Attar mausoleum0.jpg The city is located in the Razavi Khorasan province in northeastern Iran, situated in a fertile plain at the foot of the Binalud Mountains, near the regional capital of Mashhad. It's hometown of several respected Persian poets and artists, including Omar Khayyám, Attar Neyshapuri and Kamal-ol-molk.

Travel guide

Up to date as of January 14, 2010

From Wikitravel

Asia : Central Asia
Map of Central Asia
Map of Central Asia

Central Asia is most notable for being home to the 'stans': Rugged countries with limited arable land, historically coveted for their position between Europe and East Asia, rather than for their resources (although petroleum reserves in the region are becoming important). They are home to generally poor, primarily Muslim, historically nomadic, mostly Turkic-speaking peoples. All but Afghanistan (which is sometimes categorized separately for this and other reasons) are former Soviet republics that so far have retained authoritarian, secular governments.

Afghanistan
Kazakhstan
Kyrgyzstan
Tajikistan
Turkmenistan
Uzbekistan

Due to culture and history, however, Iran, Mongolia, Western China (Inner Mongolia, Tibet, Xinjiang, Gansu, Qinghai & Western Sichuan), parts of Russia (Buryatia, Tatarstan, Bashkortostan, Tuva, Altai, Khakassia) and parts of Pakistan are often included.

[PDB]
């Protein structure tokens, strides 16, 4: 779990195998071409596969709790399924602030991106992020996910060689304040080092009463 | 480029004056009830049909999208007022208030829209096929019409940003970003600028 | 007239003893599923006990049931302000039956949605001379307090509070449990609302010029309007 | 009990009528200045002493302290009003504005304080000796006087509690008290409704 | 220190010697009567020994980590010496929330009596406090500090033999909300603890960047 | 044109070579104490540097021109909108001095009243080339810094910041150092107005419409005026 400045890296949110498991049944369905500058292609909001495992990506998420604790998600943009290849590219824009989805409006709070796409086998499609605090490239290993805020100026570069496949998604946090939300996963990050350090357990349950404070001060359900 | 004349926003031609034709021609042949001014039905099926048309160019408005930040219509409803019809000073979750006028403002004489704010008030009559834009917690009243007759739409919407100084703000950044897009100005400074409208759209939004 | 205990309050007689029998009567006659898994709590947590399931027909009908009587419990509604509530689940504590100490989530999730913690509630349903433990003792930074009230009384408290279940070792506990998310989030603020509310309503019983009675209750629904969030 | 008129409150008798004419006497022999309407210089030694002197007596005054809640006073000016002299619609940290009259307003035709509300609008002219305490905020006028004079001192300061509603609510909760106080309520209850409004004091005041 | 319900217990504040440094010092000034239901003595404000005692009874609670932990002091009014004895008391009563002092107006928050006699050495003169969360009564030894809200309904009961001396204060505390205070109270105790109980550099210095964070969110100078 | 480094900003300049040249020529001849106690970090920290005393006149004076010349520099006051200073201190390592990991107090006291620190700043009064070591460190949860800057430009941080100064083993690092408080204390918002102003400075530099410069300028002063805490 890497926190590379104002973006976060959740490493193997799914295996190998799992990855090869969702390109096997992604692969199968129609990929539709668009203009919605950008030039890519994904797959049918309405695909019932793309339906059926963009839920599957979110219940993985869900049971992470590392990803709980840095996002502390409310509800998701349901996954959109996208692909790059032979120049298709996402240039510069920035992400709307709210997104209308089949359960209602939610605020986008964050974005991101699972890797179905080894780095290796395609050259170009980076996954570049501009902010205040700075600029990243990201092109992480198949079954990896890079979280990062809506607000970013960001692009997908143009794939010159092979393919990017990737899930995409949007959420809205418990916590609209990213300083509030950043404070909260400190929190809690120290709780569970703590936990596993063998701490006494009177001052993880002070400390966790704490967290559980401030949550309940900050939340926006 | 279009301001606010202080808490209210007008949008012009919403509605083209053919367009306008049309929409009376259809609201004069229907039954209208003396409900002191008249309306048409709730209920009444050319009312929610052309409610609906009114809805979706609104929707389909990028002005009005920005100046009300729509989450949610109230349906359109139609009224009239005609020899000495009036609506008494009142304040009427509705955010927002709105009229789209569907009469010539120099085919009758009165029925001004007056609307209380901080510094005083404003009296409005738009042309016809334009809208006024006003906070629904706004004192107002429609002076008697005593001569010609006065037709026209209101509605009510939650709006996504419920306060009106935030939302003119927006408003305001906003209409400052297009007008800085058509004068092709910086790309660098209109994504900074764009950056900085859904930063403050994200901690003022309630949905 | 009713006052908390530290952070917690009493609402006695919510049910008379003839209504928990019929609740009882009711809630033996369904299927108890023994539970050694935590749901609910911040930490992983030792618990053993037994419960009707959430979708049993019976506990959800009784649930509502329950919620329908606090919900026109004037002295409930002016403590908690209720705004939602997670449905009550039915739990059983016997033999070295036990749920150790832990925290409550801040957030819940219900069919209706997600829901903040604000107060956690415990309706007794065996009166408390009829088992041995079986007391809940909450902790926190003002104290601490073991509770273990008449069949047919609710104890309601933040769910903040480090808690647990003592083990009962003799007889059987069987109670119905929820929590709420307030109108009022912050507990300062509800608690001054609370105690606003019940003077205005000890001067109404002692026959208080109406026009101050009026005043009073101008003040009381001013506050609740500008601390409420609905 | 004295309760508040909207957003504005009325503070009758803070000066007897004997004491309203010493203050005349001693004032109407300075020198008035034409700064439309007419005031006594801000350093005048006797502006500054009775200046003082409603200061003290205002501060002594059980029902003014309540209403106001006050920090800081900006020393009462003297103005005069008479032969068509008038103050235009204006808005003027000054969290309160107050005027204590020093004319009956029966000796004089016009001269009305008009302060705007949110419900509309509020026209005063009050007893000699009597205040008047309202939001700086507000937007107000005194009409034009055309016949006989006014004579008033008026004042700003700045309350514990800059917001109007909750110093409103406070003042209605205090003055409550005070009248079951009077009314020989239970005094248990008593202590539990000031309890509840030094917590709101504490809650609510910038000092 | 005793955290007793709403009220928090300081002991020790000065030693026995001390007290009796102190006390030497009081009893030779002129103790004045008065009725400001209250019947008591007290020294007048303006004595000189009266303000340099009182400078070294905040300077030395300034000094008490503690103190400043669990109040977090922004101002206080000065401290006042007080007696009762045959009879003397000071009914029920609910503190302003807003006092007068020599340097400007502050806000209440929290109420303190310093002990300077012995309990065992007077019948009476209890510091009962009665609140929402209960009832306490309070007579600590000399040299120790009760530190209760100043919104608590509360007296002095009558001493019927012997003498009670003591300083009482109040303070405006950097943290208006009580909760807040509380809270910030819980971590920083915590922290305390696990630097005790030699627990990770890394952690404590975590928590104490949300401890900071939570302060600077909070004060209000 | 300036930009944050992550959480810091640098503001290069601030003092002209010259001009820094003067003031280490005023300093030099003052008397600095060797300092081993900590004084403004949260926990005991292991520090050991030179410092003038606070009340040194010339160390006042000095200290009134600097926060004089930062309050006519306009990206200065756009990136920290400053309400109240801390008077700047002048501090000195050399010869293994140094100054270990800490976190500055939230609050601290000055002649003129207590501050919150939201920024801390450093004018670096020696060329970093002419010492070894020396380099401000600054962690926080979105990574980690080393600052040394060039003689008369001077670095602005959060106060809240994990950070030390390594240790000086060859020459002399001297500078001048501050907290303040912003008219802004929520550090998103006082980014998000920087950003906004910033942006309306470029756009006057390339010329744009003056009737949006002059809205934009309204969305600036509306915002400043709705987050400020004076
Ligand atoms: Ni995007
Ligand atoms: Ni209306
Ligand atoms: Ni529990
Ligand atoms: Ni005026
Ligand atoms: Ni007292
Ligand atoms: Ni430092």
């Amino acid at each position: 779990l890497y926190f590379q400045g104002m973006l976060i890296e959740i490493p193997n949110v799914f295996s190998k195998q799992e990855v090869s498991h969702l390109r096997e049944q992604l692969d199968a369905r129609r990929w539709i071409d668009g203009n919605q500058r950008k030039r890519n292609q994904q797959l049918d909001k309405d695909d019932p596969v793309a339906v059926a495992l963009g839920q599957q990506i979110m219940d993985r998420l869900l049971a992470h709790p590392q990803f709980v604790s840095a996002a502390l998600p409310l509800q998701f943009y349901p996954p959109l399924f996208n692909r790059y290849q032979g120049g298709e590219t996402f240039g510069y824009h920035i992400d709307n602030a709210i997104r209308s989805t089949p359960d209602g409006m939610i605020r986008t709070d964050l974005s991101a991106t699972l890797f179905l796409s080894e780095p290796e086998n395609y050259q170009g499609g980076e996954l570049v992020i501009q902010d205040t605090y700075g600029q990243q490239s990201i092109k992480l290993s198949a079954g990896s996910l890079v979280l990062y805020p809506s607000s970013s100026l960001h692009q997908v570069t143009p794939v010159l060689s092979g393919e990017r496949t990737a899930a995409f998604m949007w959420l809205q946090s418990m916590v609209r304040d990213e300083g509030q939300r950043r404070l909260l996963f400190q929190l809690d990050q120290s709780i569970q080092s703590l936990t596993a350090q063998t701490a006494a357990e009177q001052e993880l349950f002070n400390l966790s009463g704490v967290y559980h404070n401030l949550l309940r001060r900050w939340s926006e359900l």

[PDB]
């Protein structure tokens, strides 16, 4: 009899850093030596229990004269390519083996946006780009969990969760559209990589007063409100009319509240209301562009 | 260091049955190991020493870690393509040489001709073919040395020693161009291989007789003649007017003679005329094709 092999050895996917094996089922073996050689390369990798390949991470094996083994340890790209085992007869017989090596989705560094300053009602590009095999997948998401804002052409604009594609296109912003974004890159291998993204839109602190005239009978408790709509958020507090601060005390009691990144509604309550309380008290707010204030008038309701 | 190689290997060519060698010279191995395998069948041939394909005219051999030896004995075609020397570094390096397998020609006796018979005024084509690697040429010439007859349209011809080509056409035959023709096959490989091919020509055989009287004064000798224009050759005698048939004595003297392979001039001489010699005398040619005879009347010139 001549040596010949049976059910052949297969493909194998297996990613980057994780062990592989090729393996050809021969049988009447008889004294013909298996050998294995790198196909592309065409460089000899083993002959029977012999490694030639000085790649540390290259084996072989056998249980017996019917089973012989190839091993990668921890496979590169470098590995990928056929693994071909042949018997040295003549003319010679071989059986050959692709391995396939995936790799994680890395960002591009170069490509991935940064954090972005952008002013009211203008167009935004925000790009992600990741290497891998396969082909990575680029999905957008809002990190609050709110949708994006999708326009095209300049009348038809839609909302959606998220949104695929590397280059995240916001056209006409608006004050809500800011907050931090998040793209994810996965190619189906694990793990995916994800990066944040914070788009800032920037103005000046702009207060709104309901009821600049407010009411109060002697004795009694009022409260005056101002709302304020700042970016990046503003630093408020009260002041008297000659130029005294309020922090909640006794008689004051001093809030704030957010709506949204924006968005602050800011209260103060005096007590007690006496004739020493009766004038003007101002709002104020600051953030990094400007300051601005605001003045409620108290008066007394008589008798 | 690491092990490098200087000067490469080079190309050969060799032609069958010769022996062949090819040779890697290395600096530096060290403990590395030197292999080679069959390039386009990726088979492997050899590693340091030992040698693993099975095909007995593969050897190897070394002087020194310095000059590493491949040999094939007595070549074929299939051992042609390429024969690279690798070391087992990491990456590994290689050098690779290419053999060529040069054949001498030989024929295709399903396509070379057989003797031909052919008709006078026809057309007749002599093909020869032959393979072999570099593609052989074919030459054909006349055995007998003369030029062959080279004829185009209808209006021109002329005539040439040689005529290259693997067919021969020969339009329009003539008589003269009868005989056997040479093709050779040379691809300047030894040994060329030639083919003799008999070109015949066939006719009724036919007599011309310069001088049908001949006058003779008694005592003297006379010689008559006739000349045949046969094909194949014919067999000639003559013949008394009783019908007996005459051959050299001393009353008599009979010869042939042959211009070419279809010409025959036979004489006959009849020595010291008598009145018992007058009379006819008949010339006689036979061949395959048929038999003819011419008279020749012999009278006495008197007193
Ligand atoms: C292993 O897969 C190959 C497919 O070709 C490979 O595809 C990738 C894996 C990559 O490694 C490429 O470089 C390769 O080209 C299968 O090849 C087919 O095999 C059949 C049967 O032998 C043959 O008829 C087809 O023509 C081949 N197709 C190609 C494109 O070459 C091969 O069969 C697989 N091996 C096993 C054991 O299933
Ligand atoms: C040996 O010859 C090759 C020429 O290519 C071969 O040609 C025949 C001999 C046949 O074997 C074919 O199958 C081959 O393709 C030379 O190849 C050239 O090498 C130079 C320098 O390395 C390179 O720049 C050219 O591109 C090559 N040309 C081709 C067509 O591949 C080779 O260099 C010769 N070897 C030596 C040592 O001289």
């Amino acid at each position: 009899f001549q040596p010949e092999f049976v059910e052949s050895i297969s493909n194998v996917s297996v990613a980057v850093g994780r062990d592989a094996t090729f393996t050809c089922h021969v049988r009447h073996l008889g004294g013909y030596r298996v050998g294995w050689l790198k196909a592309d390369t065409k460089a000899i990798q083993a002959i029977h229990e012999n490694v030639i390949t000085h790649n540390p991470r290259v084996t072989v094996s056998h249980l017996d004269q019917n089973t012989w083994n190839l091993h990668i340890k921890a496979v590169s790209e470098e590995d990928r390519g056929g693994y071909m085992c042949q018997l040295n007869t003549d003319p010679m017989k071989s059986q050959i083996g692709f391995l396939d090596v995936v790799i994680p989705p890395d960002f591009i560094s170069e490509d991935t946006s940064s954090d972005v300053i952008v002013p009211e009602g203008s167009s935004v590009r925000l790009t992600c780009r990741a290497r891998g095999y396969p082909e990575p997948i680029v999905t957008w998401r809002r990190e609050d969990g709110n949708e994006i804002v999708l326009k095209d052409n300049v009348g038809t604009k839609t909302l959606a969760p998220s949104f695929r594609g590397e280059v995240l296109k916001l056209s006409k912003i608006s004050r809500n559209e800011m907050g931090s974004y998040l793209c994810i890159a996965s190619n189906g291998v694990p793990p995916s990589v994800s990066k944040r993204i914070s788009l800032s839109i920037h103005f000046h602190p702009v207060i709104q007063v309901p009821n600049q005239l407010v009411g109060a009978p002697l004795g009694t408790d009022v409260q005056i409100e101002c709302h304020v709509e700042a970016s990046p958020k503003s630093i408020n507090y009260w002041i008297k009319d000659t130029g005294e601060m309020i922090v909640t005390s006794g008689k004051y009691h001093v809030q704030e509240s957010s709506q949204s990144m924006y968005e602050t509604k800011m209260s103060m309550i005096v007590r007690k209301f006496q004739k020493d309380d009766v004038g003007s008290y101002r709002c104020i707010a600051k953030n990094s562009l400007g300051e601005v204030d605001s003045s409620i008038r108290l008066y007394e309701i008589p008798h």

Gur Amir, Samarkand, Uzbekistan
Gur Amir, Samarkand, Uzbekistan

Central Asia is an area that was, until recently, inaccessible for independent travellers. That has all changed, although the traveller will still often come up against a wall of Soviet-style bureaucracy. Despite this, Central Asia is increasing in popularity amongst travellers who want to experience one of the world's last great frontier lands.

Historically and geographically diverse, Central Asia is an interesting region. As a bridge between Europe and Asia, the region was the home of the Silk Road, the ancient trading route between the two continents in the first centuries of the common era. The following millennia saw much upheaval and conflict, from the expansion of Islam, the period of Mongol domination and the 'Great Game' between imperial Britain and imperial Russia in the 19th century.

After a traumatic break-up from the USSR, Some Central Asian countries are beginning to find their feet and offer good travelling options. There are parts of Central Asia that will have hardly seen a traveller before, and there are many wild and beautiful landscapes to be explored. That is not to say the region is bereft of problems, chiefly a lack of infrastructure and stifling bureaucracy.